Administrative History
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In recent years, the National Park Service and its holdings have been the subject of a growing number of important studies. Still first among these is Alfred Runte, National Parks: The American Experience, 2d. ed., (Lincoln: University of Nebraska Press, 1987), an excellent study that covers the evolution of the park system since its inception. Ronald A. Foresta, America's National Parks and Their Keepers (Washington, D.C.: Resources for the Future, 1984) is a close look at NPS policy in the modern era. Although dated and marred by inconsistent footnotes, John Ise, Our National Park Policy: A Critical History (Baltimore: Johns Hopkins Press, 1961), remains a seminal work. Packed with narrative detail, it offers the most comprehensive chronology of the evolution of policy and decision-making in the agency. The only extant biography of Stephen T. Mather, Robert Shankland, Steve Mather of the National Parks 3d. ed., (New York: Alfred A. Knopf, 1970), also has stood well the test of time. Hal Rothman, Preserving Different Pasts: The American National Monuments (Urbana: University of Illinois Press, 1989), tells the story of the Antiquities Act of 1906 and the national monuments it spawned.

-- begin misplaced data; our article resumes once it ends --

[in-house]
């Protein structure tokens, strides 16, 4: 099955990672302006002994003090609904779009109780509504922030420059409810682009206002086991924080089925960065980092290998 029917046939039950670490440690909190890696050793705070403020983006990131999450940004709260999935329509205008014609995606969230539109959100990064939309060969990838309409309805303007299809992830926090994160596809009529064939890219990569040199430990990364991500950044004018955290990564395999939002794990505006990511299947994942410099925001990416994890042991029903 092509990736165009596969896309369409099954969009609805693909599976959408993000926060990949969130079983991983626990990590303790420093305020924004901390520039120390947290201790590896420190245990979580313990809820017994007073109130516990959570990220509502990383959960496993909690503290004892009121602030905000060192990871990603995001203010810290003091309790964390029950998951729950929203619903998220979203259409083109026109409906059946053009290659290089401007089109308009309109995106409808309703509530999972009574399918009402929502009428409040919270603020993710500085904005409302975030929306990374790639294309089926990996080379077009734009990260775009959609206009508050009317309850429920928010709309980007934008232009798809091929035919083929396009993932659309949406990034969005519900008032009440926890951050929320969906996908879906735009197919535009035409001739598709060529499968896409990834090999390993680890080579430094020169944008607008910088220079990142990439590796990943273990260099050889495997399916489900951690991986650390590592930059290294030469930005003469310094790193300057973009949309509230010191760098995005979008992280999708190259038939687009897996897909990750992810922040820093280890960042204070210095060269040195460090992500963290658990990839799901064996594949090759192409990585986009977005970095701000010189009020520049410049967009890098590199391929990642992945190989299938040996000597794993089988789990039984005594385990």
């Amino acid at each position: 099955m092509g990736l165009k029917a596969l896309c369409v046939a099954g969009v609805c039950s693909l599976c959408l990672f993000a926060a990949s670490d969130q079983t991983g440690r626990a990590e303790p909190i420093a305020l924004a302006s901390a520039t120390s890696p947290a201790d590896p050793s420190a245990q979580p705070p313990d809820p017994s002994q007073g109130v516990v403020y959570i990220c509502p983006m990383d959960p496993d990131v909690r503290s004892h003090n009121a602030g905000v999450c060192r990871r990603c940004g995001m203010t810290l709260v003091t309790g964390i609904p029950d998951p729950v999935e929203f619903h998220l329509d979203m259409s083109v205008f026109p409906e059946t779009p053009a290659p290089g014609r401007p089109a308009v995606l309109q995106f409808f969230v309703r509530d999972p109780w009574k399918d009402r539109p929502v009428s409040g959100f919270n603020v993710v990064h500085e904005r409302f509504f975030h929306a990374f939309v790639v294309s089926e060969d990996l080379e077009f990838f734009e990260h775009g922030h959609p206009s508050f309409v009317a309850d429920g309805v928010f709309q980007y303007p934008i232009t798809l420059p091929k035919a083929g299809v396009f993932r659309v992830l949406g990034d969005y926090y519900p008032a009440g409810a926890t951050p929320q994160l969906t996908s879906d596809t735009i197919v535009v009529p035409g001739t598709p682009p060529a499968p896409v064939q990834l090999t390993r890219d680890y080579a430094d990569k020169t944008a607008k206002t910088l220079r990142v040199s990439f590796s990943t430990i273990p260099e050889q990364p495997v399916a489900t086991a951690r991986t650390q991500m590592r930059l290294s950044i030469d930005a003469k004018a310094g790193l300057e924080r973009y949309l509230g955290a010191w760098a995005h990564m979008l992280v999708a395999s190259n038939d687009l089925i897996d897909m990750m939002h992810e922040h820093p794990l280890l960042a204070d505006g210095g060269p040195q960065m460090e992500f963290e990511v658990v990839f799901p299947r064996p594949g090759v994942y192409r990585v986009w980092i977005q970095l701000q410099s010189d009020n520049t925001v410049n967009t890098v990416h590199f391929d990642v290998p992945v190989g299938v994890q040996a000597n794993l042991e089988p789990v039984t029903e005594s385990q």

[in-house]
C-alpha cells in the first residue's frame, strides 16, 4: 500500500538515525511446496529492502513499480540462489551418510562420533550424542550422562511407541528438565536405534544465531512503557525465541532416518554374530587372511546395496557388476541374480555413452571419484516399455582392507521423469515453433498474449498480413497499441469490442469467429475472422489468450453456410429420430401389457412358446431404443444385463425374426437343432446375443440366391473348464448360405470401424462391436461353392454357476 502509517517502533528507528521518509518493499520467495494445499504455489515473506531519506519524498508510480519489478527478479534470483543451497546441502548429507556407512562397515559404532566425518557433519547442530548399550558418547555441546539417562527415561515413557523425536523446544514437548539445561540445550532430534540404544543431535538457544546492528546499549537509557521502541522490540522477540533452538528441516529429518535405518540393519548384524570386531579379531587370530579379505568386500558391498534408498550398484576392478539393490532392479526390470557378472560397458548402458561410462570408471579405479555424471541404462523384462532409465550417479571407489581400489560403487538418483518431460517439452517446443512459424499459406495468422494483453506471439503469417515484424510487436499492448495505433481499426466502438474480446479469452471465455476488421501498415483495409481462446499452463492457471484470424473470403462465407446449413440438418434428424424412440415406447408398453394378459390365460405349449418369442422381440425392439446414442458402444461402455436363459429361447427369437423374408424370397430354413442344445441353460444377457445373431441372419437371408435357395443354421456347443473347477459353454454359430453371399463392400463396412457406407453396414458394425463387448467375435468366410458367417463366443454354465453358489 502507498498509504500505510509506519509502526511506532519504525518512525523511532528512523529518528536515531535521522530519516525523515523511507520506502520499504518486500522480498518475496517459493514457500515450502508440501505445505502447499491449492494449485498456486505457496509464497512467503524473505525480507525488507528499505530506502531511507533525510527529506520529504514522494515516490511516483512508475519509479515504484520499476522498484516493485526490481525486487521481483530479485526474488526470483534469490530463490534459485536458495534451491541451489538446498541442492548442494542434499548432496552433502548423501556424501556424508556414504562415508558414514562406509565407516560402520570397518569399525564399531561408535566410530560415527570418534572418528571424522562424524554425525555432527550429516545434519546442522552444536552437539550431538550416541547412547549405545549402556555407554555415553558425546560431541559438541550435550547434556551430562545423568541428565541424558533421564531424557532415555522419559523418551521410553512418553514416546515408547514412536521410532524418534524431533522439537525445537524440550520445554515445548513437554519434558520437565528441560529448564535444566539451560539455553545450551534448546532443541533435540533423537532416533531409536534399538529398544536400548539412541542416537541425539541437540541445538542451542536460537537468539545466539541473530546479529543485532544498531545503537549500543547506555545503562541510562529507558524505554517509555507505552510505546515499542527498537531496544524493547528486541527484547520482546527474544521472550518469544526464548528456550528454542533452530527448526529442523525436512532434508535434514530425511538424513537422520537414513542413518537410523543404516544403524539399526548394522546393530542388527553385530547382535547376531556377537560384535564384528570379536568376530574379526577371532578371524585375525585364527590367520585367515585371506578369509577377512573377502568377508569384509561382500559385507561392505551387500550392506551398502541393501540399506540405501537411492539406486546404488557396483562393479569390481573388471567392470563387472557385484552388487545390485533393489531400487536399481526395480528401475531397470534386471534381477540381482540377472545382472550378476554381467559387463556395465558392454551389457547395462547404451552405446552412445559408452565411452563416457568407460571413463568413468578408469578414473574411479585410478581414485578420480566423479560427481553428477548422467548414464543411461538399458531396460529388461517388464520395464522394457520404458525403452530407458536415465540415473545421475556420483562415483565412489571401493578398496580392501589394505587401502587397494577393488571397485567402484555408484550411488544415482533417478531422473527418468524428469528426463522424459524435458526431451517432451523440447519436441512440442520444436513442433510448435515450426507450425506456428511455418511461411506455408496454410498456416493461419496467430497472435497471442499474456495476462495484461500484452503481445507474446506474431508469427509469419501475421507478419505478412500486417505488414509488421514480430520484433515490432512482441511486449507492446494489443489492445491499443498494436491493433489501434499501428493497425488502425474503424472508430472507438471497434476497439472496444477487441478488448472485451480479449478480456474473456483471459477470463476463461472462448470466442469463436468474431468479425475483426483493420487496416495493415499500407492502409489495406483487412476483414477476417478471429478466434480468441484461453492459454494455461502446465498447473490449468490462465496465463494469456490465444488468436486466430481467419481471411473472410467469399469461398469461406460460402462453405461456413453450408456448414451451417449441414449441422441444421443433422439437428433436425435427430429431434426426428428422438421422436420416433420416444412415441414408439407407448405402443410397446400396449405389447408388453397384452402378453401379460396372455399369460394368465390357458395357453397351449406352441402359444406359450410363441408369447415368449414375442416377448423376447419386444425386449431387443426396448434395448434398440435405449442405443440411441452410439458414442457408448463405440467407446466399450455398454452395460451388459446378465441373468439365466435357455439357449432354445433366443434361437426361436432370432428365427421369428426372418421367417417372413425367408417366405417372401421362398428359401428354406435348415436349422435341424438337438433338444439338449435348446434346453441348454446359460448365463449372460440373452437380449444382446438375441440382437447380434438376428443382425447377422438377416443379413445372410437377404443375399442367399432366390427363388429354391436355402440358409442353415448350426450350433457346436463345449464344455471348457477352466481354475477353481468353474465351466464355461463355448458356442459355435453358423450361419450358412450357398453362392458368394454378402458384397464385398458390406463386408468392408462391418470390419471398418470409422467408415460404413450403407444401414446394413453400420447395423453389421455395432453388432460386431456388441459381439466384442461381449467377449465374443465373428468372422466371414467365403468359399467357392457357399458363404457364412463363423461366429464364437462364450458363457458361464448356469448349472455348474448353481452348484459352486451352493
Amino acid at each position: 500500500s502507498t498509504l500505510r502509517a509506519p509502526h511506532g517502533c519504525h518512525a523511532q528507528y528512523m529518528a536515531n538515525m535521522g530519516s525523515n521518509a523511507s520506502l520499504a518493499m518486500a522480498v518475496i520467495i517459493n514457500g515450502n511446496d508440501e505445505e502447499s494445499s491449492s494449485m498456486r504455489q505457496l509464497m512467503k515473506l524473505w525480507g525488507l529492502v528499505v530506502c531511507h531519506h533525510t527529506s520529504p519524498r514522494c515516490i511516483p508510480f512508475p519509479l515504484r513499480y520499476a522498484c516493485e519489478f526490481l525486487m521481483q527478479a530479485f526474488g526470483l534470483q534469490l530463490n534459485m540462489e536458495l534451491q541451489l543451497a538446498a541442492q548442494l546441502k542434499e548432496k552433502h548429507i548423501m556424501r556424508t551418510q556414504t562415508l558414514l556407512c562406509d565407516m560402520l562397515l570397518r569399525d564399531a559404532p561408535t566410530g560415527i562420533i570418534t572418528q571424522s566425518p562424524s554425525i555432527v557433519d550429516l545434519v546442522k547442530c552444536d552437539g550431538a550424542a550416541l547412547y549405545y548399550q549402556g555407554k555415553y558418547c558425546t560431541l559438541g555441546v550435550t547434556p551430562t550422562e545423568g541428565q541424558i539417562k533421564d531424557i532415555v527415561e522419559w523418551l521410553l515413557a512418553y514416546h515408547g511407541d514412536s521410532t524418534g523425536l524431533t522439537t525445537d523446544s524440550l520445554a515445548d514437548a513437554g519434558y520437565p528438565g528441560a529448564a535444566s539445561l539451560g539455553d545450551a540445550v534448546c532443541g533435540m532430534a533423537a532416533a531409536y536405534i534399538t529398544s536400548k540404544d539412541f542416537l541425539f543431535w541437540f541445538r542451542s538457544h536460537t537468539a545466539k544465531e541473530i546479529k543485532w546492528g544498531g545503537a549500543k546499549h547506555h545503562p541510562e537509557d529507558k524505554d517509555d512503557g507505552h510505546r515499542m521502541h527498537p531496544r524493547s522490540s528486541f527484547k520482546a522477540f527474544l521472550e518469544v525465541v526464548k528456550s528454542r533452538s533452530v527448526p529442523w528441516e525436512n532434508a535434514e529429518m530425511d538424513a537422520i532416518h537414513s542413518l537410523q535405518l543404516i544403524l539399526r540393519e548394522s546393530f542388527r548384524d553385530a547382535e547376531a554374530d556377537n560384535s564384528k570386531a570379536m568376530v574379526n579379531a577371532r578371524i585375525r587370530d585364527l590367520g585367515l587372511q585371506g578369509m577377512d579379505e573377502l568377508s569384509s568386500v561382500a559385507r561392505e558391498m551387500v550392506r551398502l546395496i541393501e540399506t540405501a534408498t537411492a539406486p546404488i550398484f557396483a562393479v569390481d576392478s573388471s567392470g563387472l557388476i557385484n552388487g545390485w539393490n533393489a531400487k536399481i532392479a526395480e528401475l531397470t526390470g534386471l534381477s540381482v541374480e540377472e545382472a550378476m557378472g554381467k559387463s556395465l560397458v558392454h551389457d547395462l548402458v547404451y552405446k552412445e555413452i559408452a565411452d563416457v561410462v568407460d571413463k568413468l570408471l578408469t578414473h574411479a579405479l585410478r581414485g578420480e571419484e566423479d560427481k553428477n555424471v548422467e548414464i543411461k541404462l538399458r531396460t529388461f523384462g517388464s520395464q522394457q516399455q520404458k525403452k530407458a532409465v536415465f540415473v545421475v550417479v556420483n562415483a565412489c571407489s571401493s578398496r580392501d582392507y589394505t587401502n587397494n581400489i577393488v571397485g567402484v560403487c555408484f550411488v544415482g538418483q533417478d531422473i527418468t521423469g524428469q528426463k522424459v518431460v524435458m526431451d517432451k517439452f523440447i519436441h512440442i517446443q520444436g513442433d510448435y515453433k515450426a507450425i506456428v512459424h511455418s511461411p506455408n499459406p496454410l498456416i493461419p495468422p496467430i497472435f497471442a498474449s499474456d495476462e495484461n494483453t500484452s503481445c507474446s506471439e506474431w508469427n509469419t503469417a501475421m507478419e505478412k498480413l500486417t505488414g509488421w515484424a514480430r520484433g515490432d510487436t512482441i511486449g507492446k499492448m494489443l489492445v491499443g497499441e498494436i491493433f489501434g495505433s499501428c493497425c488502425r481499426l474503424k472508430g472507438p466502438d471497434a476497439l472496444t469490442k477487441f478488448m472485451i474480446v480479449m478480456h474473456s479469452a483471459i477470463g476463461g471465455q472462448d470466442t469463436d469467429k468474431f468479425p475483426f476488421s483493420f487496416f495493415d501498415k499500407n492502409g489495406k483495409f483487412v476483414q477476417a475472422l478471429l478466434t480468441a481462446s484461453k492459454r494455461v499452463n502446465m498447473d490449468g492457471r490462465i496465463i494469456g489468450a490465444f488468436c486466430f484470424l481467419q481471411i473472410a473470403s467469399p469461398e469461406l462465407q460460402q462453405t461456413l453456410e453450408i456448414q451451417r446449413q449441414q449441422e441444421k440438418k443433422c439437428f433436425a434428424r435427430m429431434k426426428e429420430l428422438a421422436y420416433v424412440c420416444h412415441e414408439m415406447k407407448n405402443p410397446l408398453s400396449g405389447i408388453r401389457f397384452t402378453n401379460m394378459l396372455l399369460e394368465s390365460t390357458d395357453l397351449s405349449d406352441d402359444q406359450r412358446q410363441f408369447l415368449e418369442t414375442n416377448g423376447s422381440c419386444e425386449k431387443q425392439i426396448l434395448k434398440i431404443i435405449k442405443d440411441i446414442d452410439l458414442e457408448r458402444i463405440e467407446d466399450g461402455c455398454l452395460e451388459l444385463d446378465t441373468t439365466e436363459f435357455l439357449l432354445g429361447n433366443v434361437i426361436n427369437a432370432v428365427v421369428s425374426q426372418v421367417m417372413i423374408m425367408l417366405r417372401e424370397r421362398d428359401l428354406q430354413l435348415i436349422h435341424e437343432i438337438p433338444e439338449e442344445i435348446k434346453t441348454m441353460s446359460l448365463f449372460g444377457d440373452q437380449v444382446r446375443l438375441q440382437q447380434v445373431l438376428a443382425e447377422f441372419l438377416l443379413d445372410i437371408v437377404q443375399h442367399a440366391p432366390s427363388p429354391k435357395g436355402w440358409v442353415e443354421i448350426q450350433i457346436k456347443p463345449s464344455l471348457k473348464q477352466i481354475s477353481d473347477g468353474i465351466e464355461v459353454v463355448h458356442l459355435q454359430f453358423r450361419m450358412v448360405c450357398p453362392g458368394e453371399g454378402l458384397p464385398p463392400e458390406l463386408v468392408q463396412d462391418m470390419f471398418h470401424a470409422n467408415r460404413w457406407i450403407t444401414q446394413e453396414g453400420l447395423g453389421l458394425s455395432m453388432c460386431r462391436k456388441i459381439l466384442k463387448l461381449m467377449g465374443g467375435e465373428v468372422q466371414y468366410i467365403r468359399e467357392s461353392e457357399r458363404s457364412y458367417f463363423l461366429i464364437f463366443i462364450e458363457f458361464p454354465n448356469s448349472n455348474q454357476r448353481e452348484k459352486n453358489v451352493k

Growing numbers of park areas have been the subject of individual histories; among the best of the genre are Alfred Runte, Yosemite: The Embattled Wilderness (Lincoln: University of Nebraska Press, 1990), and Duane A. Smith, Mesa Verde National Park: Shadows of the Centuries (Lawrence: University Press of Kansas, 1988). Other notable studies are Lary M. Dilsaver and William C. Tweed, The Challenge of the Big Trees: A Resource History of Sequoia and King's Canyon National Parks (Tucson: University of Arizona Press, 1991), and Susan R. Schrepfer, The Fight to Save the Redwoods: A History of Environmental Reform, 1917-1978 (Madison: University of Wisconsin Press, 1983).

More specialized studies of current topics have also begun to appear. John C. Freemuth, National Parks and the Politics of External Threats (Lawrence: University Press of Kansas, 1991) is the first of what will be a significant genre. Nonetheless, the National Park Service and the park system remain among the least thoroughly studied of federal agencies.